By lunchtime Tuesday it was apparent that something was missing in Traverse City.
In the first day and a half of this year's Management Briefing Seminars there wasn't any substantive discussion about China.
OK. The panel topics about engineering, materials, information technology and manufacturing processes weren't real really where you would expect a knock-down, drag-out debate about the opportunities and perils in China.
But it's hard to believe that any auto industry conference in this day and age could get through that many presentations without considerable talk about fear and loathing in China. Not even in the hallways during the cookie breaks.
It meant that attendees were paying attention to the topics at hand. And it was a nice break from the recent pounding flood of news about fear and loathing in China.
That changed a little when the specter of China's growing capacity was the bogey man in Tuesday afternoon's Manufacturing Competitiveness Forum. After all, the drive to improve manufacturing competitiveness means looking over your shoulder to see if China is gaining on you.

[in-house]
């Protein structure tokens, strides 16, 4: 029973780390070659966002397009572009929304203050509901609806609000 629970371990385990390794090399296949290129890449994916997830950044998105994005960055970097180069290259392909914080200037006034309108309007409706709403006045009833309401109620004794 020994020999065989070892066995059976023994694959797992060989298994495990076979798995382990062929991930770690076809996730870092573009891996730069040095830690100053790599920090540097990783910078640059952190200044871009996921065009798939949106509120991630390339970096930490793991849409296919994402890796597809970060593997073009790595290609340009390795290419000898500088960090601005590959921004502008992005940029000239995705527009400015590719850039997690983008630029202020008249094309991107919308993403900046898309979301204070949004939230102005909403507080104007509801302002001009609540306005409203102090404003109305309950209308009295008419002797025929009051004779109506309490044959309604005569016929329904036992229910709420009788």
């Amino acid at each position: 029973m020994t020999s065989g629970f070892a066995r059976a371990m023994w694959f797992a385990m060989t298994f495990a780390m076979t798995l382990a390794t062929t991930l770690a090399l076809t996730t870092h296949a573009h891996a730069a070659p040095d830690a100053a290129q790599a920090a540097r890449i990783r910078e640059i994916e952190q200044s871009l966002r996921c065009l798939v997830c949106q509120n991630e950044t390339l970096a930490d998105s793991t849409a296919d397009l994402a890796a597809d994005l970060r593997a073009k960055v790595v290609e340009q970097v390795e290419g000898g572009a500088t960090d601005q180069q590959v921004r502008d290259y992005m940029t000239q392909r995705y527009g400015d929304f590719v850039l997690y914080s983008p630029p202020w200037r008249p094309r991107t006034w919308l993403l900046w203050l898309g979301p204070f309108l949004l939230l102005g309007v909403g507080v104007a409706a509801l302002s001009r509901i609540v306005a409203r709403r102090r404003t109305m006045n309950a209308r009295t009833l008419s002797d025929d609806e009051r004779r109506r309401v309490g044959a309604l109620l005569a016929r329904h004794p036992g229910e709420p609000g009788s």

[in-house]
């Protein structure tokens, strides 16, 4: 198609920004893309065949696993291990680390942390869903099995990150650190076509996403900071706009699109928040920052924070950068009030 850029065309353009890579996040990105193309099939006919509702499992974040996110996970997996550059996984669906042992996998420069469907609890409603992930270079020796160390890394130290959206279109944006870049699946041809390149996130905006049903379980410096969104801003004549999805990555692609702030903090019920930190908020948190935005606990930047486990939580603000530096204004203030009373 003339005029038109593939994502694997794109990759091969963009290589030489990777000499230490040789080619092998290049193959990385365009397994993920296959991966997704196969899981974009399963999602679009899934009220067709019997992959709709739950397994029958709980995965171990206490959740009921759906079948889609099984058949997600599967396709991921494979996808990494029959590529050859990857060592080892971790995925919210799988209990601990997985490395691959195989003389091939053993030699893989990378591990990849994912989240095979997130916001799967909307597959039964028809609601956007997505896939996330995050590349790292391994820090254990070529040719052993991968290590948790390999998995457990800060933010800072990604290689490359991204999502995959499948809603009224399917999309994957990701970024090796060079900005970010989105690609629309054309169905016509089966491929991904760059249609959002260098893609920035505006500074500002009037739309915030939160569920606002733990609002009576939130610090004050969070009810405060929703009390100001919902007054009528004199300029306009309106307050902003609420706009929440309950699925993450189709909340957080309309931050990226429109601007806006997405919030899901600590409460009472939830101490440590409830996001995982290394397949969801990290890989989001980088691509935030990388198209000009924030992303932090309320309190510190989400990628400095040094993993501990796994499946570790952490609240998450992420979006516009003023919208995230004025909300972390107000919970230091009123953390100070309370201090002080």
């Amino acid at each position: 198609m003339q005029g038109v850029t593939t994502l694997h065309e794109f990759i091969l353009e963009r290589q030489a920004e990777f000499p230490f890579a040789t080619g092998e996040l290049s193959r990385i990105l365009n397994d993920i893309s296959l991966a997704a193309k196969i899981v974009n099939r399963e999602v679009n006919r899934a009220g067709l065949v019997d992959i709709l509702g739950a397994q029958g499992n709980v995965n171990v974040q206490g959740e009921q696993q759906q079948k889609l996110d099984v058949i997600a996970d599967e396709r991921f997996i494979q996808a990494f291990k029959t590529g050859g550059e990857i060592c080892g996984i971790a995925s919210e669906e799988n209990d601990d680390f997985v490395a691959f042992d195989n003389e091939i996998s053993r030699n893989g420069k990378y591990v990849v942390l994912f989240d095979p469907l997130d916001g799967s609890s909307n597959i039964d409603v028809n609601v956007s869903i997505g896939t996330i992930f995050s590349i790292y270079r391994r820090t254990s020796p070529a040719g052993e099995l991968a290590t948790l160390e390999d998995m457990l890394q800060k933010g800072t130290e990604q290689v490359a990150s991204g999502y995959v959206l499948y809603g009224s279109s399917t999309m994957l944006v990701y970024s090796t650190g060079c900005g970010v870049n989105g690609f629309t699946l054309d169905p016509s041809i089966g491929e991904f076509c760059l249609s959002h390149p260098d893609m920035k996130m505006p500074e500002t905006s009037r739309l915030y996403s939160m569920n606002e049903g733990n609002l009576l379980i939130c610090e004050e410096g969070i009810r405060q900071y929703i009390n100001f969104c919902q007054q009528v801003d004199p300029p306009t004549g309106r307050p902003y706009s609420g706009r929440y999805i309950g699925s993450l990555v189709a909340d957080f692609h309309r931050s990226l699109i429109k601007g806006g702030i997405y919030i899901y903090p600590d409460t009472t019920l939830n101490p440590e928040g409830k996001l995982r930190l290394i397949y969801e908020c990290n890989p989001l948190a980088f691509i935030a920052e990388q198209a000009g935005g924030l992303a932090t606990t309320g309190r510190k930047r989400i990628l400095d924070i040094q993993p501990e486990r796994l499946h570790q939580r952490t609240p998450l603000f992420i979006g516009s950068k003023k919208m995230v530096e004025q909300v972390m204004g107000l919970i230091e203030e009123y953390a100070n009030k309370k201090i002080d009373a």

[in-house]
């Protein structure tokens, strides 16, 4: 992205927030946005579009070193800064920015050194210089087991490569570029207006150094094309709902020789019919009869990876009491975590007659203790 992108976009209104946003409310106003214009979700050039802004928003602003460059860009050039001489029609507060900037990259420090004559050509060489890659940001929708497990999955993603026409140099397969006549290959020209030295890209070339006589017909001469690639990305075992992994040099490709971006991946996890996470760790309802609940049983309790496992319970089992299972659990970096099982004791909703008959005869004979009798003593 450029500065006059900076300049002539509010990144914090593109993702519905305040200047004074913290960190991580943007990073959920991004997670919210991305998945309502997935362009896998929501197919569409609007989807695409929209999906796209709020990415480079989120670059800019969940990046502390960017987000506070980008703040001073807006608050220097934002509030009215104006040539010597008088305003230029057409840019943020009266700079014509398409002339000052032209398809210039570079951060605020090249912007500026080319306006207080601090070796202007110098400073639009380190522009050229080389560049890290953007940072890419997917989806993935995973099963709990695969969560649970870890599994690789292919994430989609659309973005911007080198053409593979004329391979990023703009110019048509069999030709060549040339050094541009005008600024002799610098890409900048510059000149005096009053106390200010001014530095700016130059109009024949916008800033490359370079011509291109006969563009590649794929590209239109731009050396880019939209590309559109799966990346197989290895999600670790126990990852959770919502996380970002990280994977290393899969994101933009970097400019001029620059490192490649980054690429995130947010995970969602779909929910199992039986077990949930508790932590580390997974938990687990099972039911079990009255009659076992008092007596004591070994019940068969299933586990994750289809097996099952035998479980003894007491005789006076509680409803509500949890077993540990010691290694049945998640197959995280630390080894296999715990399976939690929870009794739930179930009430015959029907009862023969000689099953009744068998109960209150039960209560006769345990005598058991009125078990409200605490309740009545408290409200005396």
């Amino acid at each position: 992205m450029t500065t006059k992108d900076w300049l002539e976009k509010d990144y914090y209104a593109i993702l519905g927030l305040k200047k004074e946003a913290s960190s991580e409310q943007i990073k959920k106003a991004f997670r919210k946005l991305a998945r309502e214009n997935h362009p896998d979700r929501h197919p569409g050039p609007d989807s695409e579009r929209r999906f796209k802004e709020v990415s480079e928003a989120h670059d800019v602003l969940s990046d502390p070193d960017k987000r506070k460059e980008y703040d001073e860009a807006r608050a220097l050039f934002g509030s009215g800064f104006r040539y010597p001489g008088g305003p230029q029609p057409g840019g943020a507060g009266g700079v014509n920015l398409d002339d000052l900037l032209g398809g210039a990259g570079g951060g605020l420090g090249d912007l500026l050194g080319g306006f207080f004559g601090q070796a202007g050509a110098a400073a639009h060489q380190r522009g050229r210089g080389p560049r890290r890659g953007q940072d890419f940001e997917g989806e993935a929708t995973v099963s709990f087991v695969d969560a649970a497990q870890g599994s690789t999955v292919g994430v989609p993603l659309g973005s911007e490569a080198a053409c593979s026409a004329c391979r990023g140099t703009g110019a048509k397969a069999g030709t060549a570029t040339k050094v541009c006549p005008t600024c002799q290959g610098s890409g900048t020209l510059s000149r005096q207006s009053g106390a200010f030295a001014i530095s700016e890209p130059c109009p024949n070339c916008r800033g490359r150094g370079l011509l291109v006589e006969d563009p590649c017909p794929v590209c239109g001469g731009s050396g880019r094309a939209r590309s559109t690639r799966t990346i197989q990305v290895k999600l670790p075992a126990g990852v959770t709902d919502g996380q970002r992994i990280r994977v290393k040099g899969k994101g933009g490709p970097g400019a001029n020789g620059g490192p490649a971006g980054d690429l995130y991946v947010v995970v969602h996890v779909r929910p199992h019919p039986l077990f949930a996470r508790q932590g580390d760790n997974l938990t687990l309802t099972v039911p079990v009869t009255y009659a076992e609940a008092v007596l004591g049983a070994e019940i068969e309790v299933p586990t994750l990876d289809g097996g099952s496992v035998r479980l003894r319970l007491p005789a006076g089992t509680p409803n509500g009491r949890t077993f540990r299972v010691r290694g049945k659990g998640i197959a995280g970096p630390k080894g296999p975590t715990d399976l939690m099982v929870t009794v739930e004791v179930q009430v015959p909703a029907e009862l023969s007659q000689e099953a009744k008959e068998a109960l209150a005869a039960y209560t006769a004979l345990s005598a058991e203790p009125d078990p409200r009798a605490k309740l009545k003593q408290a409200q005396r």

And over coffee, Chuck Koehn, a Chrysler group executive on loan to the Automotive Industry Action Group, talked about the need to protect the industry's intellectual property rights there. That became clear to him when an AIAG official came home from China with a pirated copy of AIAG's Materials Management Operating Guidelines that had been floating around in China.
China may have been missing from the first couple of days in Traverse City, but that's bound to change when execs start talking about the broader, global issues facing automakers and suppliers. China is part of the stormy weather facing the industry.
Face it, Monday and Tuesday were just the calm before the storm.